Nearly 2,200 Montana children enter the foster care system every year due to abuse or neglect by a parent, according to the Montana Department of Public Health and Human Services.  Montana currently has approximately 4,000 children in foster care.

One of the largest factors leading to these children being in foster care is substance abuse as well as other issues like domestic violence and mental health challenges. Too many times the parents of these children never learned appropriate parenting skills in their families growing up so they have no healthy baseline for how to raise their own children.

Protecting Montana’s children is something the Montana Legislature prioritized over the past legislative sessions. It created the Montana Child Abuse Court Diversion Project in the 2015 session, modified in the 2017 session, by nearly unanimous agreement.

This project provides child protection specialists, commonly called social workers, up to 180 days to work to strengthen family protective abilities so the families can successfully care for their children.  The family can work for up to 180 days while the child is in or out of the home without DPHHS having to resort to a court action.

The idea is that if the child could be safely maintained in the home and the parent’s parenting skills improved so the child is safe, it is a better outcome for the child than if the child was removed from the home and placed in foster care. This completely voluntary program uses a trained facilitator to assist the parent to navigate the child protection system. A case-by-case determination is made regarding whether a case is eligible for the project or if it is inappropriate (such as in a sexual abuse case).

The project has shown promising results in keeping Montana’s children safe and decreasing the number of children who have to go into foster care. Programs currently exist in Anaconda, Helena, Great Falls and Kalispell.  Tracking of involvement of families and outcomes for children is done to determine if this model is successful for improving family safety abilities.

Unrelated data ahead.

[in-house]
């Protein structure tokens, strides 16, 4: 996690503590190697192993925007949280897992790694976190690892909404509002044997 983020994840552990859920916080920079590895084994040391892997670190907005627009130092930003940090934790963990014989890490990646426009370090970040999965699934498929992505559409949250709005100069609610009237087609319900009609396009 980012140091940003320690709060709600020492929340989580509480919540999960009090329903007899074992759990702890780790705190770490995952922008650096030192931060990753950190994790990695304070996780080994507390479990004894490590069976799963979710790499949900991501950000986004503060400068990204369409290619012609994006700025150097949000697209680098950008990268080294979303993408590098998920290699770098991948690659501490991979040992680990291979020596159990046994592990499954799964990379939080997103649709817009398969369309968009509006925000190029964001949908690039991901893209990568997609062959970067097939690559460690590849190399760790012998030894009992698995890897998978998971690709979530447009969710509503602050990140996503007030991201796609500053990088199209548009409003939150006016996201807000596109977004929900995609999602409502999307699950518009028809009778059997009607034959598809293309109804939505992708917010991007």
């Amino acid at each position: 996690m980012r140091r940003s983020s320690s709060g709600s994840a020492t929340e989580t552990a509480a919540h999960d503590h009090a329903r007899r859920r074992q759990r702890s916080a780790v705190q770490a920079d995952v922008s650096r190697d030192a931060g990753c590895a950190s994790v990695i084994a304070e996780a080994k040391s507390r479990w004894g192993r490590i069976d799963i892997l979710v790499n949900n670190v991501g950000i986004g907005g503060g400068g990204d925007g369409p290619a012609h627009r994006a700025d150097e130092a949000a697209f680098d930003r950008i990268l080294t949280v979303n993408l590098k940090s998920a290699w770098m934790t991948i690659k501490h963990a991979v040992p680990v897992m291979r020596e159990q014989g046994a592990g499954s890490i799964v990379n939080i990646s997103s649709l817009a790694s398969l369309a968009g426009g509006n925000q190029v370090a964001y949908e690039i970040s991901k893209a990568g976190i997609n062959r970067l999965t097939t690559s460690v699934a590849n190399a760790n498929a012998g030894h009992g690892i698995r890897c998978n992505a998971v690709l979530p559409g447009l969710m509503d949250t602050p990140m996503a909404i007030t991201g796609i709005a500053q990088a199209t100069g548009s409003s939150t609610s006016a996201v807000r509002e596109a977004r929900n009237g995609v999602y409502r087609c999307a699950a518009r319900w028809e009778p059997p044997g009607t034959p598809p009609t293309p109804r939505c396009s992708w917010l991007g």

Of the 132 children involved in the program since July of 2017 through October 26, 2018, 56.1 percent (74 children) remained in their homes with at least one parent and 43.9 percent (58 children) had been removed from the home or voluntarily placed by a parent outside of the home when their participation in the Diversion Project began. By the end of the 180 days of Project involvement, approximately two-thirds of the cases (involving 88 children) resolved without having to go to court. This is 88 less Montana children removed from their homes and placed in foster care.

These successful results show that with longer time and more resources for DPHHS to work with families facing challenges, parents are able to learn appropriate parenting skills and safely care for their children without their children having to enter the foster care system. This will ideally lead to less associated costs for social programs and criminal justice involvement.  The end result is ideally creating happier and healthier future Montanans.

This upcoming Legislative session, I plan to carry a bill that will expand this program to more areas of the state so that even more families are positively impacted. In the long run, this type of success will lead to less children entering foster care and Montana’s children growing up in safer environments with stronger families. This creates a brighter future for all Montanans.

Rep. Kimberly Dudik sponsored House Bill 64 in the 2017 Legislative session and  House Bill 612 in the 2015 Legislative Session that created and fine tuned the Child Abuse and Neglect Court Diversion Project with the bipartisan collaboration of her colleagues on the Joint Appropriations Subcommittee on the Judicial Branch, Law Enforcement, and Justice.